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FRI0366 Dmard use in the treatment of juvenile idiopathic arthritis: A cross-sectional analysis of the childhood arthritis and rheumatology research alliance (CARRA) registry
  1. T. Beukelman1,
  2. S. Ringold2,
  3. T.E. Davis3,
  4. E. Morgan DeWitt4,
  5. C.F. Pelajo5,
  6. P.F. Weiss6,
  7. Y. Kimura7
  8. and CARRA Registry Investigators
  1. 1University of Alabama At Birmingham, Birmingham
  2. 2Seattle Children’s Hospital, Seattle
  3. 3Floating Hospital for Children at Tufts Medical Center, Boston
  4. 4Cincinnati Children’s Hospital, Cincinnati, United States
  5. 5Hospital Pequeno Principe, Curitiba, Brazil
  6. 6Children’s Hospital of Philadelphia, Philadelphia
  7. 7Hackensack University Medical Center, Hackensack, United States

Abstract

Background There have been fundamental changes in the treatment of juvenile idiopathic arthritis (JIA) over the last decade, including the introduction and widespread use of biologic DMARDs. However, the utilization of DMARDs in clinical practice has not been well-studied.

Objectives We characterized DMARD utilization in the treatment of JIA in clinical practice in the United States on a national level and determined patient factors associated with medication use.

Methods The CARRA Registry is an observational longitudinal data capture study that encompasses all major pediatric rheumatic diseases and more than 50 active CARRA clinical sites that represent most pediatric rheumatology centers in the US. We analyzed cross-sectional baseline enrollment data for all children with prevalent JIA from May 2010 through May 2011. Current and prior medications were combined to analyze “ever use”. Non-biologic DMARDs comprised methotrexate, leflunomide, and sulfasalazine. We used parsimonious backward stepwise logistic regression models to calculate odds ratios (OR) to estimate associations between clinical patient factors and medication use.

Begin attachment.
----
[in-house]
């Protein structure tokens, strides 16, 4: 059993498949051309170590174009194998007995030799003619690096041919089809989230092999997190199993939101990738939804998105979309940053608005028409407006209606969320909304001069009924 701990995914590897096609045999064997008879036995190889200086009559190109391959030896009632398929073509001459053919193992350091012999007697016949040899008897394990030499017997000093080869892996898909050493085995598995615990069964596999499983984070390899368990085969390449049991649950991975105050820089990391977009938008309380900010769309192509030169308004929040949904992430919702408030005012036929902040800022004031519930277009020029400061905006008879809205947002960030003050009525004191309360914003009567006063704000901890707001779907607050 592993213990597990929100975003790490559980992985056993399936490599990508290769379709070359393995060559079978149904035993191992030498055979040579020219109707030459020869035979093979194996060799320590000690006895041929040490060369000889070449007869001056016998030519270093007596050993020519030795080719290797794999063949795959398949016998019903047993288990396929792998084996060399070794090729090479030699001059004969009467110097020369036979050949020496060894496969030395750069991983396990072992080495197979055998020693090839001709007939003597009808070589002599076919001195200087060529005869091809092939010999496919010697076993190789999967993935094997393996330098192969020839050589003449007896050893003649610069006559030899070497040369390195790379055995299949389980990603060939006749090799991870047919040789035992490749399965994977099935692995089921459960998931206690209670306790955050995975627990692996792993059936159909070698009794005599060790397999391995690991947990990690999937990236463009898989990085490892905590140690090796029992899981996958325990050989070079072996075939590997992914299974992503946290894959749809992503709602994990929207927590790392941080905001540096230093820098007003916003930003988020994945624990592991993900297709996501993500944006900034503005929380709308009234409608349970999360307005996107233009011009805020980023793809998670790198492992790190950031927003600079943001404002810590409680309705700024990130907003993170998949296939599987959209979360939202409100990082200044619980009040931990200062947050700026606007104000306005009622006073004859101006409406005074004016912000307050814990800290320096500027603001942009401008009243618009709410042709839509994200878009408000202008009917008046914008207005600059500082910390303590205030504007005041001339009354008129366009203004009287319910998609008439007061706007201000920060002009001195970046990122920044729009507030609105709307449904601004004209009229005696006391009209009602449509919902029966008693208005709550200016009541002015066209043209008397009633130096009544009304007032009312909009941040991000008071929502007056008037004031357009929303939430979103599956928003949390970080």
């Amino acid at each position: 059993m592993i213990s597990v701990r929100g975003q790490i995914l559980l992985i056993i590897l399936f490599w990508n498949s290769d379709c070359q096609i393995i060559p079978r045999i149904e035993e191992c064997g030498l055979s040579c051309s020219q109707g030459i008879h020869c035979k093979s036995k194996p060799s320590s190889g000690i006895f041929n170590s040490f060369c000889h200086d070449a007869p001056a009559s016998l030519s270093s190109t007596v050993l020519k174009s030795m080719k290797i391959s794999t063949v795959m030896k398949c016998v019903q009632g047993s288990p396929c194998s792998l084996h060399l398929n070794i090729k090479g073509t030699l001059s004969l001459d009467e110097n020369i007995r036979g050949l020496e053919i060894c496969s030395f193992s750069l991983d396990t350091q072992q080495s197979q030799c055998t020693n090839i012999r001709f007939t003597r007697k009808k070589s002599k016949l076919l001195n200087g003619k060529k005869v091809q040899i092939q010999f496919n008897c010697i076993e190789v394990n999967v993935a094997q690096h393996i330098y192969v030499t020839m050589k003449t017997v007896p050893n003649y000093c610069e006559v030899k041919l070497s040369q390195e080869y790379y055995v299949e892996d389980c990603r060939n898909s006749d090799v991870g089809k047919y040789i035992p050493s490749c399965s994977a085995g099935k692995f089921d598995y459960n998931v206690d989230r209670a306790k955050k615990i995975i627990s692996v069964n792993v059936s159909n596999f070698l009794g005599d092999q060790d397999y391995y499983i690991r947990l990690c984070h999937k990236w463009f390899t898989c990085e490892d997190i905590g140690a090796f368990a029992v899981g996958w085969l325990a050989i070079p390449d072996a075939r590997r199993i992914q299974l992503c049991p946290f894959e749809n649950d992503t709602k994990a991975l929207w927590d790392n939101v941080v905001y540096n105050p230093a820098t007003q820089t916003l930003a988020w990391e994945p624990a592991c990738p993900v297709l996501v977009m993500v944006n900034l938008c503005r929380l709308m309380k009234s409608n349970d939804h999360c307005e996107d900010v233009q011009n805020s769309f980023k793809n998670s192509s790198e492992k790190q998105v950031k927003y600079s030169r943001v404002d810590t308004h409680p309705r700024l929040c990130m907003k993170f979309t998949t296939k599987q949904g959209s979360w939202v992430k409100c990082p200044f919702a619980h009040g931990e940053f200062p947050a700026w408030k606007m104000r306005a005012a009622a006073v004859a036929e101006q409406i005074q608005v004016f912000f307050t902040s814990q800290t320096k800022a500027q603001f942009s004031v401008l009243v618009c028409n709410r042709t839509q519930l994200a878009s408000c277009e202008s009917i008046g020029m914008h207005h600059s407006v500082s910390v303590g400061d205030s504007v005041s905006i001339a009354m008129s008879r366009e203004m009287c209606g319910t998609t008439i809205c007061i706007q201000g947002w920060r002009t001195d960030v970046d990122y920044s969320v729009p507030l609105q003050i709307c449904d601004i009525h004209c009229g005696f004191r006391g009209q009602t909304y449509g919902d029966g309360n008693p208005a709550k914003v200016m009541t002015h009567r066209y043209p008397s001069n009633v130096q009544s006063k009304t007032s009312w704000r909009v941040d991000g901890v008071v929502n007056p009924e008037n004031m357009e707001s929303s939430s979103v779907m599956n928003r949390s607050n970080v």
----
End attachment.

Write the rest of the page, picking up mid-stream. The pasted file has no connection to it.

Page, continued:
Results We identified 2,748 children with JIA with a median disease duration of 3.9 years (interquartile range 1.8 – 7.2). Overall, 2,023 (74%) had ever received a non-biologic DMARD and 1,246 (45%) had ever received a biologic DMARD. Among 2,502 children without systemic arthritis, methotrexate use was most strongly associated with uveitis (OR 5.2; 95% confidence interval [3.6-7.6]), cyclic citrullinated peptide antibodies (OR 4.5 [1.7-12]), and extended oligoarthritis (OR 4.1 [2.5-6.6] compared to persistent oligoarthritis). Among children without systemic arthritis, biologic DMARD use was most strongly associated with rheumatoid factor positive (RF+) polyarthritis (OR 4.3 [2.9-6.6]), psoriatic arthritis (OR 3.0 [2.0-4.4]), and uveitis (OR 2.8 [2.1-3.7]). Only 8% of these biologic DMARD users had not ever received non-biologic DMARDs; this medication usage pattern was most strongly associated with enthesitis-related arthritis (OR 3.2 [1.9-5.4] compared to all other categories of JIA). Among 246 children with systemic arthritis, 160 (65%) ever received a biologic DMARD; TNF inhibitor use was associated with polyarthritis (OR 2.5 [3.8-16]) while IL-1 inhibitor use was not.

Conclusions Approximately three-quarters of all children with JIA in the CARRA Registry received non-biologic DMARDs. Nearly one-half received biologic DMARDs, and their use was strongly associated with RF+ polyarthritis, psoriatic arthritis, uveitis, and systemic arthritis.

Disclosure of Interest T. Beukelman Grant/Research support from: Pfizer, Consultant for: Novartis, S. Ringold: None Declared, T. Davis: None Declared, E. Morgan DeWitt: None Declared, C. Pelajo: None Declared, P. Weiss: None Declared, Y. Kimura Consultant for: Novartis, Genentech

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